Mary Lou Jepsen encourages Google X attitude in hardware engineering - SlashGear
This week at a fireside chat during Google I/O 2013, Mary Lou Jepsen – currently the head of the Display Division at Google X – let it be known that “there’s no more silicon in Silicon Valley – it’s all iPhone apps.” She quickly added – “or Android apps, I should say.” An overarching theme from her set of words in the extended chat made it clear: she’s not satisfied with the current atmosphere for hardware innovation, particularly when it comes to startup funding.
Jepsen was joined by serial entrepreneurs Julia Hartz, co-founder and president of Eventbrite, Slava Rubin, CEO and co-founder of Indegogo, and Caterina Fake, founder and CEO of Findery and co-founder of Flickr. It was on this panel that Jepsen made the case for not just a broken device hardware startup model, but for new entrants into this startup world to be aiming for the moon. It was from within Google X, after all, that Google Glass originated.
So we have a lot of followers on here and you guys ask a lot of questions. There are only a few of us that run this in our spare time, so we can’t answer always answer your questions about classes, homework, etc. We definitely would like to, but there just isn’t the time, so I recommend heading over to this subreddit and give your questions a shot. There are lot of redditors that could help you with your questions.
Scientists investigate that which already is; engineers create that which has never been.
Consider what just happened…
Last night, I watched a live feed from a command center in Pasadena, California, piped through the Internet 1800 miles to me in St. Louis, Missouri. I heard telemetry and ‘heart-beat’ confirmation tones from a 2.5 billion dollar Mini Cooper sized science lab (the largest ever for a mission) launched 253 days ago, from 353 million miles away, above the surface of another planet. That science lab hit the Martian atmosphere at 13,200 miles per hour. It burned through the atmosphere, and expended a 15 foot diameter heat shield (the largest ever for a mission) that had withstood temperatures of 3,500 degrees Fahrenheit (hot enough to melt every metal you can think of). It rode down on a 51 foot diameter parachute (the largest ever for a mission) designed to withstand speeds of 1450 miles per hour (there was no backup chute). Then the chute was abandoned, and the craft went into free fall for a few seconds. A rocket pack was activated to allow the car sized object to hover over the surface, while a skycrane lowered the entire thing gently to the rocky soil. It landed within a 12 mile by 4 mile ellipse, or around 38 square miles (the size of Barcelona, Spain*), within planetary spitting distance of a 3.5 mile high mountain.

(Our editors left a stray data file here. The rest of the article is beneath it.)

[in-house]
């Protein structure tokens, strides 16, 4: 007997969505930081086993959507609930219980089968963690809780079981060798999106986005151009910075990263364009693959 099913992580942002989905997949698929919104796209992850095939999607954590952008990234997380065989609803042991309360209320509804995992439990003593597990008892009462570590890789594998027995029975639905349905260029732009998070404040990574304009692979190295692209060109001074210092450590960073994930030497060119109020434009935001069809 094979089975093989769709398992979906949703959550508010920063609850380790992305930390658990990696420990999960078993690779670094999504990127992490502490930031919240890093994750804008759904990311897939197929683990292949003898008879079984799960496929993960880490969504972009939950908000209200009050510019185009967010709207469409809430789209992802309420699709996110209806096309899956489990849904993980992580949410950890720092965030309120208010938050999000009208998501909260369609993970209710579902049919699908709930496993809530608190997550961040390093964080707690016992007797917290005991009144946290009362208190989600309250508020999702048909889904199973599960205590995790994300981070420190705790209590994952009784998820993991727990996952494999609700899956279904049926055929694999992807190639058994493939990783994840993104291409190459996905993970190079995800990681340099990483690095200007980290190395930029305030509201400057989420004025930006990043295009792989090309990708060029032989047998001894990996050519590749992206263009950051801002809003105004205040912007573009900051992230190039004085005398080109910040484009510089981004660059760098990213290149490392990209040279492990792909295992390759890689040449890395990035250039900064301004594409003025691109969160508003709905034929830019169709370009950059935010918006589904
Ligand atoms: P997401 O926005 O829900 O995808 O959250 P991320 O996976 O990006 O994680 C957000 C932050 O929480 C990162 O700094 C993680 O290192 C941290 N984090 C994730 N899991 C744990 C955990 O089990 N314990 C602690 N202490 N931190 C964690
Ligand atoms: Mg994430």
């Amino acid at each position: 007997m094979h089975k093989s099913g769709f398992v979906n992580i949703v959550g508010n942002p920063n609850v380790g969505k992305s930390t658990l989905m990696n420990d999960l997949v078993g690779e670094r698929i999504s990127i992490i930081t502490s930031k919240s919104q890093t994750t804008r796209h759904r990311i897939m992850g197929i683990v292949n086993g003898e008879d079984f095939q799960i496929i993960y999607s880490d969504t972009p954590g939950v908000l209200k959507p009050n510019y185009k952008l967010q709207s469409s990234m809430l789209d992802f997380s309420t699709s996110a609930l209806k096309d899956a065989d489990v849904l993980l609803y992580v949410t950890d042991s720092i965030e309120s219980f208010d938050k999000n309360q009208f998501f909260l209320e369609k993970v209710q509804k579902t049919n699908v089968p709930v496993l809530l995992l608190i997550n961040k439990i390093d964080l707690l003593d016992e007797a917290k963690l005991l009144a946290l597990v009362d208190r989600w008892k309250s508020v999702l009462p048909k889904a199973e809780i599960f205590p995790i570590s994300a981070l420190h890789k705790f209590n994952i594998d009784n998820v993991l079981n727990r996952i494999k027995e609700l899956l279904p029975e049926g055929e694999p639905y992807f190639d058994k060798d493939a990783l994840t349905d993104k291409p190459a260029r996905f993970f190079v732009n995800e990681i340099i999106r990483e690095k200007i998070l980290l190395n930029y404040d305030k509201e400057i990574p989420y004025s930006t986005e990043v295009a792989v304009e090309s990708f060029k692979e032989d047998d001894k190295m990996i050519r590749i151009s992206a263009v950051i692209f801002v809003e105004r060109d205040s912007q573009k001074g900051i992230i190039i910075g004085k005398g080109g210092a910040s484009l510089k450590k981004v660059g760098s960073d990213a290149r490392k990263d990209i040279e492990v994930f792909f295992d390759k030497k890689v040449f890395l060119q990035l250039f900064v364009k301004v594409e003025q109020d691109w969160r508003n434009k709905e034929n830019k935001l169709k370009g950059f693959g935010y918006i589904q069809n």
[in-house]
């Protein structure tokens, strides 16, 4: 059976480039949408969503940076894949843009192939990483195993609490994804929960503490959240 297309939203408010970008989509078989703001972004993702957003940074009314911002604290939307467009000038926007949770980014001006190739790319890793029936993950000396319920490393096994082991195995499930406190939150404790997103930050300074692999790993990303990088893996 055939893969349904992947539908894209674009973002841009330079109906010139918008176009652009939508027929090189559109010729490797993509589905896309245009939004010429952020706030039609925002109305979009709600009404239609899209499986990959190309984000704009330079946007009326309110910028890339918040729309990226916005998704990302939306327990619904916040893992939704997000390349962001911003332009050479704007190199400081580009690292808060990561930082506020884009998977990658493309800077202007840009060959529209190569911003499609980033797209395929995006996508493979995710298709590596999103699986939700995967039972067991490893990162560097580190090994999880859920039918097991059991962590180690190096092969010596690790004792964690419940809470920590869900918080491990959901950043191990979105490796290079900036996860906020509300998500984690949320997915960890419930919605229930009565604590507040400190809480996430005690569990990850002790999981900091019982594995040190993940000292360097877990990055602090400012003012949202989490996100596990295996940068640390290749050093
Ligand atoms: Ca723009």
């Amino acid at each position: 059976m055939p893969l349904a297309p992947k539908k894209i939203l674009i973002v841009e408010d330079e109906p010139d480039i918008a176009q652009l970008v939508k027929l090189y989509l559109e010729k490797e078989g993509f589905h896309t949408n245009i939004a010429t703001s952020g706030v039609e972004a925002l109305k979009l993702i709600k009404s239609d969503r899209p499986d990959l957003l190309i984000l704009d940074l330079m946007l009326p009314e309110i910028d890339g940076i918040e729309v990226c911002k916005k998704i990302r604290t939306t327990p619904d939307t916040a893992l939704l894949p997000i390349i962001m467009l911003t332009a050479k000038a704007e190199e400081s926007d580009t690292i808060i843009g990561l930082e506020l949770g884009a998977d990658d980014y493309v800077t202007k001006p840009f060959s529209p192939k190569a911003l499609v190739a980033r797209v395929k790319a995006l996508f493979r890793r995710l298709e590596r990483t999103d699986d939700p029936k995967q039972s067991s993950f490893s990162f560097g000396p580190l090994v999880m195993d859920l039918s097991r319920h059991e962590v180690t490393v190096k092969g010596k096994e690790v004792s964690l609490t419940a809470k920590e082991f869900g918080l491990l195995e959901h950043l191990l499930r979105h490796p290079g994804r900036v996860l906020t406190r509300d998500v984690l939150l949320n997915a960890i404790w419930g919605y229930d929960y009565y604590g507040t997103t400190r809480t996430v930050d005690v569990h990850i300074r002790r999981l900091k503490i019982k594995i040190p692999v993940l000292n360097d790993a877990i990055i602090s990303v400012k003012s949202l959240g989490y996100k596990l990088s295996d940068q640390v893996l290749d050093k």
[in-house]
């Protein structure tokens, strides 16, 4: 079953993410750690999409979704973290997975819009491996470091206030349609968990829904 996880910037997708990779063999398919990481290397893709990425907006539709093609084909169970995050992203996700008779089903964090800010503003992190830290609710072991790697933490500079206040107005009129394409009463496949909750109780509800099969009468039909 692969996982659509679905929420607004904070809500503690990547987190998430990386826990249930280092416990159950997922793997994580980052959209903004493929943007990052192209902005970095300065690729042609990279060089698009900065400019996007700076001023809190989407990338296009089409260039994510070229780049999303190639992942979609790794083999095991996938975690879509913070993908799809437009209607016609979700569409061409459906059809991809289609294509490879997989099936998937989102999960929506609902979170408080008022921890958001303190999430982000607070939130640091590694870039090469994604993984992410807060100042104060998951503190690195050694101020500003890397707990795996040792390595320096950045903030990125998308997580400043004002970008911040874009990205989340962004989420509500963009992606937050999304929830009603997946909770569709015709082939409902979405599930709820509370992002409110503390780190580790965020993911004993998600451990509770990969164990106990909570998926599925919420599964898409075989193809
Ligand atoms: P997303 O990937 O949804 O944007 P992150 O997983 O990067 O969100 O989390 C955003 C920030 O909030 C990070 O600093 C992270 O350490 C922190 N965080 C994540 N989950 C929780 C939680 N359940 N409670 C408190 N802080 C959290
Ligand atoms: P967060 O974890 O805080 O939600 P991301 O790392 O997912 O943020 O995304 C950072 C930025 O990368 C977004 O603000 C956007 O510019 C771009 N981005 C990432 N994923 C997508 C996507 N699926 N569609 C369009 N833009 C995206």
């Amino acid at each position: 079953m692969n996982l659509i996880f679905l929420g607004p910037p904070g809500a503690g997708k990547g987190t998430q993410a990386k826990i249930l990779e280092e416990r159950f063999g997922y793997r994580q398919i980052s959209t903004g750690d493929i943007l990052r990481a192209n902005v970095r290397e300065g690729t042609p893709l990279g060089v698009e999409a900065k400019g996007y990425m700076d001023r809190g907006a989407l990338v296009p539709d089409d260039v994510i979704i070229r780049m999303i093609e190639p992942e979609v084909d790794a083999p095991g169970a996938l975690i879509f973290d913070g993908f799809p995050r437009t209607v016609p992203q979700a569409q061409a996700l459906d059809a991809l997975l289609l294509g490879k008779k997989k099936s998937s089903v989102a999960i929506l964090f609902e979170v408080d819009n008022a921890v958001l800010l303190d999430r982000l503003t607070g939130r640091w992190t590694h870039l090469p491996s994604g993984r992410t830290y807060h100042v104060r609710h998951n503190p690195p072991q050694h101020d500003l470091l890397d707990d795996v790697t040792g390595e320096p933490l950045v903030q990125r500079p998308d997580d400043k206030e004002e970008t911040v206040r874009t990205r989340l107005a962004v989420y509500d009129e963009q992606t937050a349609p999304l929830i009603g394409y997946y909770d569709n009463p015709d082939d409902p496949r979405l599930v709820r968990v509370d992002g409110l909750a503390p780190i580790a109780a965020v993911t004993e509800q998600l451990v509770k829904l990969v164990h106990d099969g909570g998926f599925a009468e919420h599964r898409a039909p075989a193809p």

All with zero command input from any human being watching, running on less computing power than the phone in your pocket.
*So take a sheet of paper, fold it in half longways. Now walk about 5,600 miles away. Now hit it with a bullet the width of a strand of DNA (~4 nanometers). That’s what it’s like to land the rover in such a small area from such a long distance.
I know this is a little late to the game but this is the best description of the Curiosity Rover success that I have read.